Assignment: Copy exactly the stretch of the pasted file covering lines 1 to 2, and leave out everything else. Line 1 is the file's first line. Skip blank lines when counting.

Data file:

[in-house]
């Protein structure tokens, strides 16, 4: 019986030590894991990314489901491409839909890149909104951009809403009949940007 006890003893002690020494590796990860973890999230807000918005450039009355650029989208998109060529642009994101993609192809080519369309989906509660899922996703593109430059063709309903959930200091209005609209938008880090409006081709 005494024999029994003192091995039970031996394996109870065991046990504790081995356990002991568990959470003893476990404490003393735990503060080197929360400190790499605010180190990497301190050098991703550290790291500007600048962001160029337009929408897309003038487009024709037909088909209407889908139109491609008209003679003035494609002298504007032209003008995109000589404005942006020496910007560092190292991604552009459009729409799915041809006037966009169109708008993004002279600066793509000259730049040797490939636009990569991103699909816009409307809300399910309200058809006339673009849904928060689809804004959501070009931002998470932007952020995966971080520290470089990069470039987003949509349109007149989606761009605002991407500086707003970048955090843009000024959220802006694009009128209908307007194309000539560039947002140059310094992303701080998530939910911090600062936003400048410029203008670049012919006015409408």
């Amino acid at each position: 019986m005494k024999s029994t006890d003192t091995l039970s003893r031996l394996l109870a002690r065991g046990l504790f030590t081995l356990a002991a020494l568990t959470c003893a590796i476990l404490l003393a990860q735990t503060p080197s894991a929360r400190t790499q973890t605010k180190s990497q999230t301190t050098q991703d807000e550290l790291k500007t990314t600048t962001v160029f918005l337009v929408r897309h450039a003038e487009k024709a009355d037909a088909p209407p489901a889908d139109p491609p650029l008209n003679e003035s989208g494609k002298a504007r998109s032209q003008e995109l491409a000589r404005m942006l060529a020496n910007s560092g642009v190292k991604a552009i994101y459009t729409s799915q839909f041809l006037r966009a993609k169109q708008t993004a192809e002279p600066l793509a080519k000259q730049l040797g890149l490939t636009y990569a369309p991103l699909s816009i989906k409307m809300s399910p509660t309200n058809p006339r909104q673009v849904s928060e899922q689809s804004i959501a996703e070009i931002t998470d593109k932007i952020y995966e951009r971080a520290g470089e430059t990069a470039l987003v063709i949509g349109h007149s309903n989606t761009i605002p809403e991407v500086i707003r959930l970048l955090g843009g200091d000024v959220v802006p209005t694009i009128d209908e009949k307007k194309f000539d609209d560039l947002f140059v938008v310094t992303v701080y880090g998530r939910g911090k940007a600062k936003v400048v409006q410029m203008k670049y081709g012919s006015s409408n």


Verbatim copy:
[in-house]
């Protein structure tokens, strides 16, 4: 019986030590894991990314489901491409839909890149909104951009809403009949940007 006890003893002690020494590796990860973890999230807000918005450039009355650029989208998109060529642009994101993609192809080519369309989906509660899922996703593109430059063709309903959930200091209005609209938008880090409006081709 005494024999029994003192091995039970031996394996109870065991046990504790081995356990002991568990959470003893476990404490003393735990503060080197929360400190790499605010180190990497301190050098991703550290790291500007600048962001160029337009929408897309003038487009024709037909088909209407889908139109491609008209003679003035494609002298504007032209003008995109000589404005942006020496910007560092190292991604552009459009729409799915041809006037966009169109708008993004002279600066793509000259730049040797490939636009990569991103699909816009409307809300399910309200058809006339673009849904928060689809804004959501070009931002998470932007952020995966971080520290470089990069470039987003949509349109007149989606761009605002991407500086707003970048955090843009000024959220802006694009009128209908307007194309000539560039947002140059310094992303701080998530939910911090600062936003400048410029203008670049012919006015409408």